Economic vulnerability is cited as a major factor as 96 per cent of IDP households and 91 per cent of refugee households are spending more than 65 per cent of their total expenditure on food, FSMS report said.

While the prevalence of poor food consumption was on the lower side, more than one third of households relied on food-based and livelihood-based negative coping strategies, focusing on immediate food needs and depleting their assets. Most common livelihood coping strategies include spending savings and cutting down on expenses for other basic needs such as education and health.

Also, high market reliance for food supplies was observed. The market reliance for food commodities often reached higher than 90 per cent, with the other significant source being food assistance. With the deterioration of macroeconomic situation characterised by high inflation and food prices, the purchasing power of the households has significantly diminished.

Other contributing factors include protracted political instability and the COVID-19 pandemic, which has negatively impacted livelihoods. Households headed by women were more likely to be food insecure than a household headed by men by at least 12 per cent, mostly due to limited access to the labour market. With the ongoing economic crisis and upcoming of the lean season in May, the food security situation is expected to worsen in the coming months.

For more information, please see the FSMS report here

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Trends
Local food market in El Obeid, North Kordofan, March 2021, Leni Kinzli - WFP
Local food market in El Obeid, North Kordofan, March 2021, Leni Kinzli - WFP

Food prices high despite above-average harvest – FAO GIEWS

The harvest of the 2020 coarse grains crops (sorghum and millet) was completed in early 2021, while the harvest of the small irrigated wheat crop was concluded in March, the latest FAO Global Information and Early Warning System (GIEWS) Country Brief reported.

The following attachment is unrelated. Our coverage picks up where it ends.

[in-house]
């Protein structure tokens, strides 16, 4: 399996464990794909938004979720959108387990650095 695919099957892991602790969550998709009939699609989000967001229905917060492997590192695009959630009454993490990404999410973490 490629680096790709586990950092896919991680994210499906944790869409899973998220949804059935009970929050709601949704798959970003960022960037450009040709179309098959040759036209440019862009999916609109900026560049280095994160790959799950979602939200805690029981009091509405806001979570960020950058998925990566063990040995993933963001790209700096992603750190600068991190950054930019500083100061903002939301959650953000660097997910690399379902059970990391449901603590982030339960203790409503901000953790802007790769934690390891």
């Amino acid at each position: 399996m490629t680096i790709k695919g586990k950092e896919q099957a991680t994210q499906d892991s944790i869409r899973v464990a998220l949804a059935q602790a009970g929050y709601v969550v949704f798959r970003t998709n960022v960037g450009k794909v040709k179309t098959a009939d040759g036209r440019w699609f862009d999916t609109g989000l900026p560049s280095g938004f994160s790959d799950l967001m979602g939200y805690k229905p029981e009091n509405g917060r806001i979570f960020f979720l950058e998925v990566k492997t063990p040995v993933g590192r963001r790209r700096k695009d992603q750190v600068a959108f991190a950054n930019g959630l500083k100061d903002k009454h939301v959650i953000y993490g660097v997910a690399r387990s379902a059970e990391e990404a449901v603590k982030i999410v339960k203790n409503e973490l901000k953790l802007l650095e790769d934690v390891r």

According to the findings of the Government-led Annual Crop and Food Supply Assessment Mission (CFSAM), the 2020 cereal production is estimated at 8 million tonnes, 12 per cent up from 2019 and about 20 per cent higher than the average of the past five years, driven by an increased sorghum output. However, prices of cereals in March were exceptionally high, at record levels and up to three times their already elevated year-earlier values, mainly due to a weak local currency and soaring prices of fuel and agricultural inputs, inflating production and transportation.

The 2020 June-September rainy season was favourable, with exceptionally abundant precipitation amounts and extended duration. Early-onset of seasonal rains in May was followed by average to above-average rainfall amounts in June and by below-average to average rains in July. Subsequently, exceptionally abundant rains were received in August and September, which benefited yields but triggered widespread floods, affecting about 1.5 million hectares of crops. However, the negative impact of floods was mitigated by the unusual continuation of the rainy season until October, which allowed the full maturation of sorghum crops that were late planted in August instead of replanting sesame crops that were affected by floods and Sesame Gall Midge.

According to the results of the latest IPC analysis, about 7.1 million people (16 per cent of the analyzed population) were estimated to be severely food insecure (IPC Phase 3: “Crisis” and Phase 4: “Emergency”) in the period October-December 2020. This figure includes 5.8 million people in IPC Phase 3: “Crisis” and 1.3 million people in IPC Phase 4: “Emergency” levels of acute food insecurity. The main drivers are macro-economic challenges resulting in rampant food and non-food inflation, widespread floods which affected 875 000 people, the impacts of the COVID-19 pandemic and the escalation of inter-communal violence in western and eastern areas.